Kino no Tabi 08 Where Storytelling POV Makes a Difference

kino no tabi 08 nimya loli version

For the first time, the narrative starts from a different POV. I don’t like it. I would have preferred that Kino no Tabi was told entirely from the traveler’s perspective. This alllows me to imagine that somehow we are experiencing some kind of travel documentary, even if without narration or editorializing.

It also would’ve added a layer of romance to the whole thing. That said, it does seem that Kino herself does not possess full access to her own memories. She mentions statements that she forgot who she heard from, despite a whole episode devoted to her origin story. How did we know of her origins then, if not through the context of her looking back and talking about it with Hermes.

It’s kind of not cool to think that we know things that Kino the traveler does not, and perhaps will not know. And if Kino does not know these things, how are they part of her journey? The narrative we experience becomes less Kino’s Journey but more of “Lands Kino Passed Through and People Who Met Her.”

So this whole narrative is told from an omniscient or third-person POV, but not this episode! It’s a big break in story telling. A female character from the land of magicians tells us her tale.


If Nimya is such a significant character in the story, why not stick with the exposition method used throughout the show: she tells her story and that of the land around her directly to Kino? She tells her story entirely in the first person instead.

I look at the title, Kino no Tabi: The Beautiful World. Since the title implies that the story is at least as much about the world than the narrative of Kino, then I suppose this break in POV shouldn’t bother me so much.


When Namiya and Kino do finally get to talk, Namiya had a lot to say, mostly with regards to her plan to fly her flying machine. Perhaps I can assume that somehow she was actually talking to Kino when she did all the earlier narration, but it doesn’t fit. She was narrating and not conversing, she actually narrates over their conversation, telling us how her talk with Kino was going.

Kino and Hermes give Nimya advice and encouragement, and she turns out being more Daedalus than Icarus. The townsfolk who once treated her like a crackpot now revered her as a mage. It was a story how Kino’s arbitrary whims made all the difference to someone’s life and perhaps the history of the land and the world.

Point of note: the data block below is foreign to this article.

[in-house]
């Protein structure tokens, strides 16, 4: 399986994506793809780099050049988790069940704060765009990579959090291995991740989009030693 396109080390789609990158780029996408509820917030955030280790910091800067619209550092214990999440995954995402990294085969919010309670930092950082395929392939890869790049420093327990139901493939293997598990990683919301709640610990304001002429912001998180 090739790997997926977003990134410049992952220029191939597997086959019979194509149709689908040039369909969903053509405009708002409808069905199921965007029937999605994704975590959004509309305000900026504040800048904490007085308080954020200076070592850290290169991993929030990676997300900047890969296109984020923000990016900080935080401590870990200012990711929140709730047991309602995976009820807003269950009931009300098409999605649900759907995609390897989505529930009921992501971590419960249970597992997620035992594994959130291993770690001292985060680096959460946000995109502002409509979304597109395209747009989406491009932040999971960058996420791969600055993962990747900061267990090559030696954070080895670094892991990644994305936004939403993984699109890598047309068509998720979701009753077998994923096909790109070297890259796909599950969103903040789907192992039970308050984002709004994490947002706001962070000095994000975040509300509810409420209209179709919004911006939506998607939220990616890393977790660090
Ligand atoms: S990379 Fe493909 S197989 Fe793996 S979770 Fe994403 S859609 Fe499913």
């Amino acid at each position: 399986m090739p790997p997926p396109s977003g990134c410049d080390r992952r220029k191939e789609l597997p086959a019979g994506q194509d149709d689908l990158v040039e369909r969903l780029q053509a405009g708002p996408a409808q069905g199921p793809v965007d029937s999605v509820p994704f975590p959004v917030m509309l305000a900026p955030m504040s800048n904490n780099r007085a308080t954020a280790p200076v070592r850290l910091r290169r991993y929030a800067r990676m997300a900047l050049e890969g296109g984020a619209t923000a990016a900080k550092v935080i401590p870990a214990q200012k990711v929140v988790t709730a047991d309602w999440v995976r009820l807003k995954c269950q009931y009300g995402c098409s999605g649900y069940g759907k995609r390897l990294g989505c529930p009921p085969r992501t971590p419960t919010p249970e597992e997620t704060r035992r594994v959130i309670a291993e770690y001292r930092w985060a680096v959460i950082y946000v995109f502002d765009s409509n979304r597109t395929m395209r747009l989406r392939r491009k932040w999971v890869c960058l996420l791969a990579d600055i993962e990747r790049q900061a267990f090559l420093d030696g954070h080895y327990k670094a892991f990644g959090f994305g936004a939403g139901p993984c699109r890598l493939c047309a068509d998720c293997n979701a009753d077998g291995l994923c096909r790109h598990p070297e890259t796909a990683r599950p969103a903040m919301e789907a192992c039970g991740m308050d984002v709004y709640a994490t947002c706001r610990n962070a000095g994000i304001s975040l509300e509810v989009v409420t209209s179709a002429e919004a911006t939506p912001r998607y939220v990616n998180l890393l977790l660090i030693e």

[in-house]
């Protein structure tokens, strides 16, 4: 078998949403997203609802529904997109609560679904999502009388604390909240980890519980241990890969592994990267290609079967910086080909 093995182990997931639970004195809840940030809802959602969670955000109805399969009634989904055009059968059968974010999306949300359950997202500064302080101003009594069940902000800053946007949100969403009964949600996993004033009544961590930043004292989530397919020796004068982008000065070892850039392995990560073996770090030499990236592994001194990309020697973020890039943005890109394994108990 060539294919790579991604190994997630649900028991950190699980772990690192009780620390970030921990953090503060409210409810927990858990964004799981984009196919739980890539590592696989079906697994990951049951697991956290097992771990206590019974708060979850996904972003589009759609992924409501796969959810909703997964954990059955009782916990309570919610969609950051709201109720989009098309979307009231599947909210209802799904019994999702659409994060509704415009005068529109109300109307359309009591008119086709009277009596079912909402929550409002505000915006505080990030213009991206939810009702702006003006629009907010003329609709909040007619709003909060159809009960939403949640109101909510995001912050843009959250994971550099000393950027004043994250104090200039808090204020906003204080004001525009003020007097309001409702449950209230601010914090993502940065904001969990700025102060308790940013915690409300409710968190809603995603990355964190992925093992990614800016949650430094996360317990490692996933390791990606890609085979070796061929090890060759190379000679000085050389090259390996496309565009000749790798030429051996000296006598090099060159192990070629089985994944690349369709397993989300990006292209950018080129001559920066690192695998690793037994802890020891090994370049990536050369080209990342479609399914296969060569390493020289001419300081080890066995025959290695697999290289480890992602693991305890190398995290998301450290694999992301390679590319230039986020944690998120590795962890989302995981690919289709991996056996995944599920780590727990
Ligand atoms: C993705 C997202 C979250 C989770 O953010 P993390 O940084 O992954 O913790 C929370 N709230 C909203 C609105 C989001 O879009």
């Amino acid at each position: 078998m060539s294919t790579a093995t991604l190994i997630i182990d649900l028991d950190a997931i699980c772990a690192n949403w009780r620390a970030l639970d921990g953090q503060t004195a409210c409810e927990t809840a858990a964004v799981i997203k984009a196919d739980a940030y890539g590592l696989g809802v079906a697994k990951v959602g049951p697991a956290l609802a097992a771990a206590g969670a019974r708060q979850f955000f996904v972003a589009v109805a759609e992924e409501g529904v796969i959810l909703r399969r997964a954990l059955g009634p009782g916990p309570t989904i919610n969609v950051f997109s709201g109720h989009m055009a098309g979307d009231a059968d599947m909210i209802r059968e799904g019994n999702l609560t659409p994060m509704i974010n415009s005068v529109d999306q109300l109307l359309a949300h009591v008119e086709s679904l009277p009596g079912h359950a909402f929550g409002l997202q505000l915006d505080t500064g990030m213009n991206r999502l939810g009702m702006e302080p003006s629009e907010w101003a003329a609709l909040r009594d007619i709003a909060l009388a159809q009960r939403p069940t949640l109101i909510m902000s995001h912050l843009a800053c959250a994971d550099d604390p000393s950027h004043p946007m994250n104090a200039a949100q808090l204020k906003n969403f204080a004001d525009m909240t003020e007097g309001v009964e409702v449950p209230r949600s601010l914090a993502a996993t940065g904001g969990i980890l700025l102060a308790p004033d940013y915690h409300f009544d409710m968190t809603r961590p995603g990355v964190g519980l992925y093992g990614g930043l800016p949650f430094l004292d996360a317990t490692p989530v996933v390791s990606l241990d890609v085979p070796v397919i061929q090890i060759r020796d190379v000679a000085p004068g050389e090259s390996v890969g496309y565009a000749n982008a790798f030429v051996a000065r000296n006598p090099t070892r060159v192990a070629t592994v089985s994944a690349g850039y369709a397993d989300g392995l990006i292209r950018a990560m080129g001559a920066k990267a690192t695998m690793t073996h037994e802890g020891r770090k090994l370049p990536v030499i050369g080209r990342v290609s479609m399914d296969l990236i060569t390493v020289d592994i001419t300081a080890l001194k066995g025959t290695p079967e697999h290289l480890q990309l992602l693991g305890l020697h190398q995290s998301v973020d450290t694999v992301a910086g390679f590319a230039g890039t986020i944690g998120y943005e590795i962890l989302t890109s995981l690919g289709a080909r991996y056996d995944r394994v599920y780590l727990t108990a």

I just wish a stronger effort was made to keep a consistent POV.

About ghostlightning

I entered the anime blogging sphere as a lurker around Spring 2008. We Remember Love is my first anime blog. Click here if this is your first time to visit WRL.
This entry was posted in Kino no Tabi and tagged , . Bookmark the permalink.

9 Responses to Kino no Tabi 08 Where Storytelling POV Makes a Difference

  1. ojisan says:

    I remember this, and felt at the time that Nimya was being highlighted as a significant new character in the series. Then it didn’t happen…?
    Not like Kino no Tabi hangs together in a really strong way anyway – it’s more like a collection of essays than a novel, and it’s good as such.

    • Yeah it can really occur that way yes it can.

      As for being a collection of essays, I can be sympathetic to that as well, given how the stories are vignettes that present a particular irony as if for consideration, or to provoke thought.

  2. Panther says:

    How about we look at it this way – Nimya represents what the story tries to show you from the perspective of the people whose lives are touched by Kino herself? It would be consistent with plot and story-telling to have it all shown from Kino’s point of view, but that would leave out the point of view of those who live in a country all their lives with nothing outstanding that happens until Kino comes along?

    In a sense, the state of “not beautiful world” is made “beautiful” by the appearance of Kino, and Nimya serves to illustrate that point, even if only for one episode.

  3. Son Gohan says:

    I think that changing the POV once in a while is a good thing, otherwise even an awesome show like KnT risked to become formulaic.
    OTOH I think that this was one of weakest episodes. Namiya’s struggle wasn’t that interesting and it was easily resolved.

    • This show is formulaic. The exception here doesn’t change it. That said, I don’t think formula is a bad thing in general, and I don’t think Kino no Tabi’s bad in particular.

      As for being the weakest story, I’m inclined to agree.

  4. kadian1364 says:

    I like how she ripped an entire engine block out of a submerged vehicle WITH HER BARE HANDS. If toting around whole engines is no problem for her, I wonder why she had any trouble with the statue if she could’ve moved the whole thing herself.

  5. Filmy says:

    very {nice|good} {post|submit|publish|put up}, i {certainly|definitely|actually} love this {website|web site}, {keep on|carry on} it

Leave a Reply

Fill in your details below or click an icon to log in: Logo

You are commenting using your account. Log Out /  Change )

Google photo

You are commenting using your Google account. Log Out /  Change )

Twitter picture

You are commenting using your Twitter account. Log Out /  Change )

Facebook photo

You are commenting using your Facebook account. Log Out /  Change )

Connecting to %s